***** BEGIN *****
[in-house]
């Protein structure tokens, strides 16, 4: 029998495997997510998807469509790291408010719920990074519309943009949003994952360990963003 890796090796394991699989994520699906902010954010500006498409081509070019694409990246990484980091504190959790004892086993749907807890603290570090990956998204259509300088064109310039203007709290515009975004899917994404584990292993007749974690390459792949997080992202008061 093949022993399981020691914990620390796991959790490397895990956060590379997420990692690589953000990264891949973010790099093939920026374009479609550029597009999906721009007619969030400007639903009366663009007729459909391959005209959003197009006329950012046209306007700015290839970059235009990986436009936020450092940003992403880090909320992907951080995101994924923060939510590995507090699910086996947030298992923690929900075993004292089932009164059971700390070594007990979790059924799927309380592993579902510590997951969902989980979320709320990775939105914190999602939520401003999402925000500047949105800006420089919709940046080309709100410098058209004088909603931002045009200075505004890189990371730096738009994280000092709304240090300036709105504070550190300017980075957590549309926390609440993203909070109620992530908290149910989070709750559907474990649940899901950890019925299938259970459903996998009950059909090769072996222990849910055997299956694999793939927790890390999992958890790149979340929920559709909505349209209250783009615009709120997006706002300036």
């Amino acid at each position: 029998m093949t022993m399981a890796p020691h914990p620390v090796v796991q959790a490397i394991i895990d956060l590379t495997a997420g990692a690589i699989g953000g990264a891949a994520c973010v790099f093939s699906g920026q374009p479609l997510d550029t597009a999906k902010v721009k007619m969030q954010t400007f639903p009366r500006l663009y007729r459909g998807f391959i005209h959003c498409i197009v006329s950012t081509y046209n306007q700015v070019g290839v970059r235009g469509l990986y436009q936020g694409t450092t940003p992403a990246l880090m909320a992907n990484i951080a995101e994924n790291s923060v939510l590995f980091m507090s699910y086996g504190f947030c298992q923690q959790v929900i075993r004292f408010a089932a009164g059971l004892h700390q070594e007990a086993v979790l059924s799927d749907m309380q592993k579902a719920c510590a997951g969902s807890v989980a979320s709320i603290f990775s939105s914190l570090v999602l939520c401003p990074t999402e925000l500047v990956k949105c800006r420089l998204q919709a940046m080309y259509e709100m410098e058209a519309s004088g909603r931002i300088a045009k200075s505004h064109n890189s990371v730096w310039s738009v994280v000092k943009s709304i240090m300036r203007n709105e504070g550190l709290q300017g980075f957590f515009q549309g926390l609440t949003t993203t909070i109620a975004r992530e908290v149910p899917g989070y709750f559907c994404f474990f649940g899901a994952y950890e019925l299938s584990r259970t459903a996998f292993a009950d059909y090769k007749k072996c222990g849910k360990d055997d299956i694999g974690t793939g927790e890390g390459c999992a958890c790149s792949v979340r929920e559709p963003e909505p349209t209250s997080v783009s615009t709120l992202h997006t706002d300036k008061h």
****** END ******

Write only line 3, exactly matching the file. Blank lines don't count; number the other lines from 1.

């Amino acid at each position: 029998m093949t022993m399981a890796p020691h914990p620390v090796v796991q959790a490397i394991i895990d956060l590379t495997a997420g990692a690589i699989g953000g990264a891949a994520c973010v790099f093939s699906g920026q374009p479609l997510d550029t597009a999906k902010v721009k007619m969030q954010t400007f639903p009366r500006l663009y007729r459909g998807f391959i005209h959003c498409i197009v006329s950012t081509y046209n306007q700015v070019g290839v970059r235009g469509l990986y436009q936020g694409t450092t940003p992403a990246l880090m909320a992907n990484i951080a995101e994924n790291s923060v939510l590995f980091m507090s699910y086996g504190f947030c298992q923690q959790v929900i075993r004292f408010a089932a009164g059971l004892h700390q070594e007990a086993v979790l059924s799927d749907m309380q592993k579902a719920c510590a997951g969902s807890v989980a979320s709320i603290f990775s939105s914190l570090v999602l939520c401003p990074t999402e925000l500047v990956k949105c800006r420089l998204q919709a940046m080309y259509e709100m410098e058209a519309s004088g909603r931002i300088a045009k200075s505004h064109n890189s990371v730096w310039s738009v994280v000092k943009s709304i240090m300036r203007n709105e504070g550190l709290q300017g980075f957590f515009q549309g926390l609440t949003t993203t909070i109620a975004r992530e908290v149910p899917g989070y709750f559907c994404f474990f649940g899901a994952y950890e019925l299938s584990r259970t459903a996998f292993a009950d059909y090769k007749k072996c222990g849910k360990d055997d299956i694999g974690t793939g927790e890390g390459c999992a958890c790149s792949v979340r929920e559709p963003e909505p349209t209250s997080v783009s615009t709120l992202h997006t706002d300036k008061h």